How to Make a Hand Painted Sign!
This tutorial has been revised from the original so please
excuse the mismatched photos but you will get the idea.
This tutorial is picture heavy but I really want you to
grasp the step by step concept.
Let’s make a hand painted sign!
I bought a pre-cut 12x24 pine board from a home improvement store and painted a couple coats of white primer. Whatever paint you use make sure it’s flat paint and NEVER gloss!
(a high gloss paint will peel right up with your stencil)
I used my Silhouette Cameo to design and cut a stencil.
This baby cuts 12 inches by 10 feet!
I was making a 12x24 sign so I set my width and height to 12x24 and got started on my design.
The software that comes with the Silhouette is crazy awesome!
ANY font I have on my computer, my Silhouette will cut!
So, no need for expensive cartridges!
I like to use Dafont.com and Fontsineed.com for free fonts.
Another awesome feature is the Silhouette's tracing tool…so if I find an awesome image online like one of Graphic Fairy’s, I just save it as a picture, open in my silhouette and trace it!
(Tracing will be a whole other tutorial)
Once my layout was designed, it was time to cut it out. I use contact paper to cut my stencil. When making a stencil , it's a lot cheaper to use contact paper instead of vinyl.
I cut the contact paper 12x24 and feed it into my Silhouette. No mat needed…I set the blade to a 1, speed to a 5 and thickness to a 5.
Once the design is cut…it’s time to weed out the letters with the aid of an exacto knife.
A perfect stencil!
Now you will need to transfer it to your board with
the use of transfer paper.
Silhouette has awesome transfer paper. 12x10ft rolls.
Plain and grid to help you line up your image.
As a business owner I go through a ton of transfer paper so I buy 100ft rolls from H&H Sign Supply.
Roll out the transfer paper over the stencil.
Smooth it out with a spreader or credit card and give it a good rubbing so the transfer paper sticks to the stencil.
Next, flip over the paper and peel off the backing of the contact paper.
Now you can stick the stencil onto your pre-painted 12x24 board.
I usually just eye ball to make sure my stencil is straight on the board. You can also use a tape measure to make sure the letters from the end of the board on one side, match the letters on the other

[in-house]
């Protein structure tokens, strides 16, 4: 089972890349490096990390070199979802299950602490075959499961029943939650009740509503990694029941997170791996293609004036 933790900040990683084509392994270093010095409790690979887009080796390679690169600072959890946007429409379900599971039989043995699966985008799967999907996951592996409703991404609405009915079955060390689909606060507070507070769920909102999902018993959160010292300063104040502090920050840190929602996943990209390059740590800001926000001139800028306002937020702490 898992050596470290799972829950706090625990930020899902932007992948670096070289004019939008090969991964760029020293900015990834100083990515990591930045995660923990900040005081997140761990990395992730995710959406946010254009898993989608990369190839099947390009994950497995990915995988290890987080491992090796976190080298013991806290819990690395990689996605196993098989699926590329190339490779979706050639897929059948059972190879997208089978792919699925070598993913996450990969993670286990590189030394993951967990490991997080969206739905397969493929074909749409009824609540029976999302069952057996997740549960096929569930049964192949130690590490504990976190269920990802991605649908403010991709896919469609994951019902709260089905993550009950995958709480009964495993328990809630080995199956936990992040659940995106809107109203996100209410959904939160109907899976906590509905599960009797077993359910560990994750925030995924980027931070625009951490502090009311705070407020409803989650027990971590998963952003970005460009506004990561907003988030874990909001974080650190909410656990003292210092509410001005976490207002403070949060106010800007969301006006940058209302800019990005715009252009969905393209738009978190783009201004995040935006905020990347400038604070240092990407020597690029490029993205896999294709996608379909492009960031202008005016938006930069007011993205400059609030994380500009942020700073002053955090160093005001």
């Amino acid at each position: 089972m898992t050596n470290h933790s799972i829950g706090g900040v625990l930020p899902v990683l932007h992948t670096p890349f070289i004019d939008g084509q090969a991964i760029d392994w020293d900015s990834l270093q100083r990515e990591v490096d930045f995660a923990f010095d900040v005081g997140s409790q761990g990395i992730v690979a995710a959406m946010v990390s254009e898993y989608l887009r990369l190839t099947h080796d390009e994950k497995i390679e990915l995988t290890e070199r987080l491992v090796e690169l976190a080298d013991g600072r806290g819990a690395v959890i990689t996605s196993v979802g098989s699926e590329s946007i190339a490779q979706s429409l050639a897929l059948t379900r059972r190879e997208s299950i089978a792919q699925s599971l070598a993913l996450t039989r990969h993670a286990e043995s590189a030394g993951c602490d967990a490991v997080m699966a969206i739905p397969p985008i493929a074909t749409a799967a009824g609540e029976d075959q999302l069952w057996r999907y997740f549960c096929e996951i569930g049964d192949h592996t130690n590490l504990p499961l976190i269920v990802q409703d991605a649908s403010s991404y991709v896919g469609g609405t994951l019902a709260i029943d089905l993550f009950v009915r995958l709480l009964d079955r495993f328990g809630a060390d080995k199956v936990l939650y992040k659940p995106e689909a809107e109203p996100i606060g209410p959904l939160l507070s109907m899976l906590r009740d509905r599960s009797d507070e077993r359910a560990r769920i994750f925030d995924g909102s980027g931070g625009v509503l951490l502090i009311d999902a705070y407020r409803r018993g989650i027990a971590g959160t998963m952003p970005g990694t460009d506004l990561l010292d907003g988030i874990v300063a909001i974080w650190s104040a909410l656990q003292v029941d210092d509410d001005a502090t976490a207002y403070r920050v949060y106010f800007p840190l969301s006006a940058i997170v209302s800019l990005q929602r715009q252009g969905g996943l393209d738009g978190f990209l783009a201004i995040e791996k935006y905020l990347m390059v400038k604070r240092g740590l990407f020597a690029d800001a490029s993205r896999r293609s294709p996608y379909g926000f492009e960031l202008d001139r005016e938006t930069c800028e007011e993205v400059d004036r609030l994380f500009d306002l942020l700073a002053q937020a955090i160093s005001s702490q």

When you are satisfied with the placement of your stencil, give it a good rubbing so that your stencil sticks to the board. This will prevent any bleeding from the paint.
Now you’re ready to remove the transfer paper. I like to peel it off in strips with a sign this size.
Now your stencil is in place and you are ready to paint your sign!
Picking paint colors is the hardest part!
Should every letter be a different color? or every line?
Once you find the perfect colors ..remember a little goes a long way
Just like stenciling anything you want to use a sponge and off load most of the paint and dab dab dab dab to prevent any bleeding of the paint.
Dab Dab Dab Dab!
All dabbed and Almost done!
When you are done dabbing, peel the stencil off. No need to wait for the paint to dry…it’s best to peel off while wet.
You will need the aid of the exacto knife again to pull up any stencil left behind.
Now if you like a nice clean look you can seal with some poly and be done………BUT for me I love a distressed look.
So I bust out my palm sander and give it a once over…
and use some distress ink on all the edges. You can find this at Hobby Lobby in many colors.
Isn't it Pretty!
Seal it with a coat of poly and it’s all done!
A little time consuming but such a beautiful hand painted sign!
Here’s a few more I’ve made using the same technique:
I hope you feel inspired!
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